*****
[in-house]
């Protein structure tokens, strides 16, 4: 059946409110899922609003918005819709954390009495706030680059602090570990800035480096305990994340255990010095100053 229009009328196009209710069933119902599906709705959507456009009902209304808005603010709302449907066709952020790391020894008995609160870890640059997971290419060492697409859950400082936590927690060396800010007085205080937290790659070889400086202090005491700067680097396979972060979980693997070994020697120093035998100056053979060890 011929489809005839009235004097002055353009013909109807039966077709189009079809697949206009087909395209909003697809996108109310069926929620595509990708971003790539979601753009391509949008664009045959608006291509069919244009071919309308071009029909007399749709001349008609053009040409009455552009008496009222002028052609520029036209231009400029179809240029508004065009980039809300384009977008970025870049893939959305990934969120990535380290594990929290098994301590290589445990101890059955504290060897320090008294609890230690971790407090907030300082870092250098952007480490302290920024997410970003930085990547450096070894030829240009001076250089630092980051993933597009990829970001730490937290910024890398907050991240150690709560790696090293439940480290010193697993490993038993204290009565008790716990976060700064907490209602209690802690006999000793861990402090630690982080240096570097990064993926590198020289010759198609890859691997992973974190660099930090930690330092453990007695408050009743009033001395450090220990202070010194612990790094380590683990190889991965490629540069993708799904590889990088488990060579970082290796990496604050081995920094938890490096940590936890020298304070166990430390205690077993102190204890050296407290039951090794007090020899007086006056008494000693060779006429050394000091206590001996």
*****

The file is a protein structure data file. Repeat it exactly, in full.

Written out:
[in-house]
């Protein structure tokens, strides 16, 4: 059946409110899922609003918005819709954390009495706030680059602090570990800035480096305990994340255990010095100053 229009009328196009209710069933119902599906709705959507456009009902209304808005603010709302449907066709952020790391020894008995609160870890640059997971290419060492697409859950400082936590927690060396800010007085205080937290790659070889400086202090005491700067680097396979972060979980693997070994020697120093035998100056053979060890 011929489809005839009235004097002055353009013909109807039966077709189009079809697949206009087909395209909003697809996108109310069926929620595509990708971003790539979601753009391509949008664009045959608006291509069919244009071919309308071009029909007399749709001349008609053009040409009455552009008496009222002028052609520029036209231009400029179809240029508004065009980039809300384009977008970025870049893939959305990934969120990535380290594990929290098994301590290589445990101890059955504290060897320090008294609890230690971790407090907030300082870092250098952007480490302290920024997410970003930085990547450096070894030829240009001076250089630092980051993933597009990829970001730490937290910024890398907050991240150690709560790696090293439940480290010193697993490993038993204290009565008790716990976060700064907490209602209690802690006999000793861990402090630690982080240096570097990064993926590198020289010759198609890859691997992973974190660099930090930690330092453990007695408050009743009033001395450090220990202070010194612990790094380590683990190889991965490629540069993708799904590889990088488990060579970082290796990496604050081995920094938890490096940590936890020298304070166990430390205690077993102190204890050296407290039951090794007090020899007086006056008494000693060779006429050394000091206590001996």